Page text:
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RE: [webappsec] UI Security, allow-from values

From: David Ross <dross@microsoft.com>
Date: Fri, 22 Feb 2013 21:49:04 +0000
To: "Hill, Brad" <bhill@paypal-inc.com>, "public-webappsec@w3.org" <public-webappsec@w3.org>
Message-ID: <e441746befac424cba891952f7ec9279@SN2PR03MB047.namprd03.prod.outlook.com>
>Allowing multiple values will encourage some or many sites to put a large set of values into this header.
This cannot be understated.  Allowing a list here is likely to lead to bloated headers becoming commonplace.  It's just so easy to cut / paste another 500 domains into the master list a site serves for every single response.

>Unlike other CSP directives that allow multiple values for included content, those are likely to have a 
> small number of values, whereas ALLOW-FROM might routinely have hundreds or even tens of 
> thousands of possible valid values, so this is a different case where we need to encourage (force) a 
> different set of practices."
Completely agree.

>Allowing multiple values is necessary for multiply-nested frame use-cases.
FWIW, this should only be an issue with the full ancestor check scenario, not the top-level-only check.

>CSP already allows multiple values for most policies so any implementation complexity is already paid for.
Agree.

>My suggestion would be to allow for multiple values, but put non-normative implementation guidance 
>for policy authors suggesting that, while the EBNF doesn't set any hard limits on the number of origin 
>tokens valid for any policy, in practice user agent implementations will have limits on the number of 
>such tokens they will process, and that dynamic generation should be preferred over including a large 
>number of values.  
Entirely agree.  All things considered, I agree it makes the most sense to support the standard CSP syntax here.  I just wish there were even more of a way to set up incentives so we don't wind up with bloated headers becoming commonplace.

David Ross
dross@microsoft.com


From: Hill, Brad [mailto:bhill@paypal-inc.com] 
Sent: Tuesday, February 12, 2013 1:56 PM
To: public-webappsec@w3.org
Subject: [webappsec] UI Security, allow-from values

This resolves ACTION 118, and will be on the agenda for the 2/26 call after 2 weeks for discussion.

Where X-Frame-Options is currently implemented, and as specified at the IETF, the ALLOW-FROM directive allows only a single value.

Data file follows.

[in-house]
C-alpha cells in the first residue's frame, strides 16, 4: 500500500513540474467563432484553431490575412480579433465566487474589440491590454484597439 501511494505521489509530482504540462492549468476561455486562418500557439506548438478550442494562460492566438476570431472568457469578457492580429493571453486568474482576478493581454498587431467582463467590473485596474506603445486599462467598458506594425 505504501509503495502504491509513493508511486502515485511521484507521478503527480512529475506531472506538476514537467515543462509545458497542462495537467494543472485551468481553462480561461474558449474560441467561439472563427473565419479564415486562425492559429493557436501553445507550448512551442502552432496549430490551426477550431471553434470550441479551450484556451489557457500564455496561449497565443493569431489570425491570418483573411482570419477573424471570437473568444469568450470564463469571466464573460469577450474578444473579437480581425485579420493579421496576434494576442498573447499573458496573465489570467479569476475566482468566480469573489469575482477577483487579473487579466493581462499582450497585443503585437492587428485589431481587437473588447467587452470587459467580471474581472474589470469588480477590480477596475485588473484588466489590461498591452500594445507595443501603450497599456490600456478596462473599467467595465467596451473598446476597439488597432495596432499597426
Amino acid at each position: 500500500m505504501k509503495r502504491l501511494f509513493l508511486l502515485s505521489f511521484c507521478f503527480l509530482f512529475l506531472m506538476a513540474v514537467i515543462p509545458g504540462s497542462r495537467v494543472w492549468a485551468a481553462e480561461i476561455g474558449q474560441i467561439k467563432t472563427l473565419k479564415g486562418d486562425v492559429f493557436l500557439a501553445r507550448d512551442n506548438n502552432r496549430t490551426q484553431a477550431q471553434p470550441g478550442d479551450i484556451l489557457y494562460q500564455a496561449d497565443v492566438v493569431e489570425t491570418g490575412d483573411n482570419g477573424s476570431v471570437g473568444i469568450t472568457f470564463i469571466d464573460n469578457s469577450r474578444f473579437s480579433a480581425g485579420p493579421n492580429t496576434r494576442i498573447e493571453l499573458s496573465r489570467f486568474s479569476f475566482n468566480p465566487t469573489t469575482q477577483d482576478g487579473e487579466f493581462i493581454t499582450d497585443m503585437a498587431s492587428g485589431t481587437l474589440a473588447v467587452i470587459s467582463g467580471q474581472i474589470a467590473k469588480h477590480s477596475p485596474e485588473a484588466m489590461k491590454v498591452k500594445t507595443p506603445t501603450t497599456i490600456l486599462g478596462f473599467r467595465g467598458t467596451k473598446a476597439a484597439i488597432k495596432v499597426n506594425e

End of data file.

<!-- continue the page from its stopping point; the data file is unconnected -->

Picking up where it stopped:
As part of moving future, normative work on frame-options in to the UI Security draft, we have preserved this syntax restriction, (with the addition of allowing "self") but want to revisit it.

I hope that Tobias and David Ross will join this conversation to make their take on the issues explicit, but my best understanding of the two perspectives is:

Multiple-values: CON

Allowing multiple values will encourage some or many sites to put a large set of values into this header.  This will have potentially negative impacts on privacy, performance and implementation complexity.   Just as the CORS Access-Control-Allow-Access header allows only a single value, ALLOW-FROM should do the same and require dynamically generated responses.

Unlike other CSP directives that allow multiple values for included content, those are likely to have a small number of values, whereas ALLOW-FROM might routinely have hundreds or even tens of thousands of possible valid values, so this is a different case where we need to encourage (force) a different set of practices.

Multiple-values: PRO

Allowing multiple values is necessary for multiply-nested frame use-cases.
Allowing multiple values is consistent with other policies in CSP.
CSP already allows multiple values for most policies so any implementation complexity is already paid for.
The choice to dynamically generate vs. include multiple values is a privacy and performance cost primarily borne by resource owners, and should therefore be at their discretion. 

Side issue: Caching vs. dynamic generation?

Does forcing a single value (and hence dynamic generation of the policy) restrict or impact on the use-cases of CSP, e.g. prevent it from being used where caching is necessary.   I don't think this is the case, especially since we now allow combining multiple policy headers, but Tobias may be able to elaborate more here?


My suggestion would be to allow for multiple values, but put non-normative implementation guidance for policy authors suggesting that, while the EBNF doesn't set any hard limits on the number of origin tokens valid for any policy, in practice user agent implementations will have limits on the number of such tokens they will process, and that dynamic generation should be preferred over including a large number of values.  

-Brad Hill
Received on Friday, 22 February 2013 21:52:34 GMT

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